As for CTU Marine Sharpshooter, this was a shooter made by Jarhead Games, a budget developer that I think was made from Pirahna Games, the developers of games like Die Hard: Nakatomi Plaza. I’ve never played a game as a sniper that was any good, and I can’t imagine this being good either. (2021 edit: And sure enough, it wasn’t! I wrote about this in 2015, and you can read about that here.)

2-Minute Drill was a sports-themed hard quiz show that aired on ESPN that was modestly popular here. It’s an Americanization of the British game show Mastermind, but with more sports questions.

I honestly didn’t know there was a video game based on it. I bet it’s an alright adaptation. Here’s hoping it comes with host Kenny Mayne and a bunch of random sports personalities reading questions as if they’re bored to tears.

$2.03 – Nintendo Power Issue 17: Final Fantasy Strategy Guide, Nintendo Strategies Hint book, Game Informer issues 203, 207, 212, 213 and 233.

Always check the magazine sections in thrift stores. Sometimes you’ll find surprises like this. Most of the time you’ll be paying peanuts like I did, a whopping two bucks!

With Nintendo Power going defunct in late 2012, I have a feeling that a lot of the older issues are gonna probably start skyrocketing in value, so I had to grab this, despite I don’t own Final Fantasy on the NES. Sadly the copy I got is a bit worn with some of the pages stuck together, which I eventually tried to correct and probably damaged the resale value.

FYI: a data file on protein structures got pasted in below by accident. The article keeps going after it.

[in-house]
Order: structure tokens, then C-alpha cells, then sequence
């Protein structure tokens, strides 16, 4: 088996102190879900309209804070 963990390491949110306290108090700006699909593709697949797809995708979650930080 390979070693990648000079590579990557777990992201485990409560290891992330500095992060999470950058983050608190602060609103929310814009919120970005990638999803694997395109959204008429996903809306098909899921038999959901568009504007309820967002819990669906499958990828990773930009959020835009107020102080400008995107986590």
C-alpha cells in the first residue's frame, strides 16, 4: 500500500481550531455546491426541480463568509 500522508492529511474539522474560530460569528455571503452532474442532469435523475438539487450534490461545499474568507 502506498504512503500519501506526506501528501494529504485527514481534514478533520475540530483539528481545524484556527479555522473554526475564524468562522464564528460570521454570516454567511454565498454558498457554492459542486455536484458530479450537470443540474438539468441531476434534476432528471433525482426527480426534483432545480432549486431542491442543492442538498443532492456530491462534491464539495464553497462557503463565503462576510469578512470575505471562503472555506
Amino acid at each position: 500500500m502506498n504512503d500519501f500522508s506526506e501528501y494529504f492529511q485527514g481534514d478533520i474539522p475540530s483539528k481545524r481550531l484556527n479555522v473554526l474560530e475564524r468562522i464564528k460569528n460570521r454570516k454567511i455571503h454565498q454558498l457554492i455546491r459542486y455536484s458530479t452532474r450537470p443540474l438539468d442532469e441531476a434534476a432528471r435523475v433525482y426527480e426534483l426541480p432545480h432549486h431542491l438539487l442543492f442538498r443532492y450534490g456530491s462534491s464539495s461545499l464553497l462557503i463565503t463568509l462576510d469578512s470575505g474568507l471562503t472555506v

The Nintendo Strategies book is interesting. It’s made by Publications International, ltd, a company that usually sells cheap-form puzzle books and cookbooks. Matthew White is the credited editor, and I don’t know if these were made from a sister publication or something Publications International made for themselves. Either way, this was likely made to snag some sweet money from people wanting Nintendo tip books. I’ve never seen this in the wild before, and as far as I know I don’t know anybody else who has this. Maybe I should get in contact with one of those video game archivists like Frank Cifaldi and see if they want to add this to their collection.

As for the Game Informer issues, they were merely a bonus to the other two things I got. The covers are, in order: L.A. Noire, Bulletstorm, inFamous 2, “The 30 Characters Who Defined a Decade,” the 2013 Tomb Raider reboot, and Army of Two: The Devil’s Cartel. I’m not a big Game Informer person — I’m only familiar with it because of the Replay series of videos — but I bet there’s some decent content within. At worst it’s just promotion for games you can buy at your local GameStop.

I got lucky on the “30 Characters Who Defined a Decade” cover as they are three cover variants, of which I have the first one. It has a good sampling of characters on it: Master Chief from Halo, the male Shepard from Mass Effect, Alyx Vance from Half-Life 2, Razputin from Psychonauts, Professor Layton and Phoenix Wright.

$2: Madden NFL 95 (Genesis)

My friends at Hardcore Gaming 101 do a monthly event called Game Club 199X, where members of the community are given a game and basically play along to it. For some reason, Madden NFL 95 for the Genesis and SNES was chosen. For the record, despite the community being full of gamers with varying levels of genre expertise, I can say with authority that we suck at sports games. You can read the thread about us playing along here.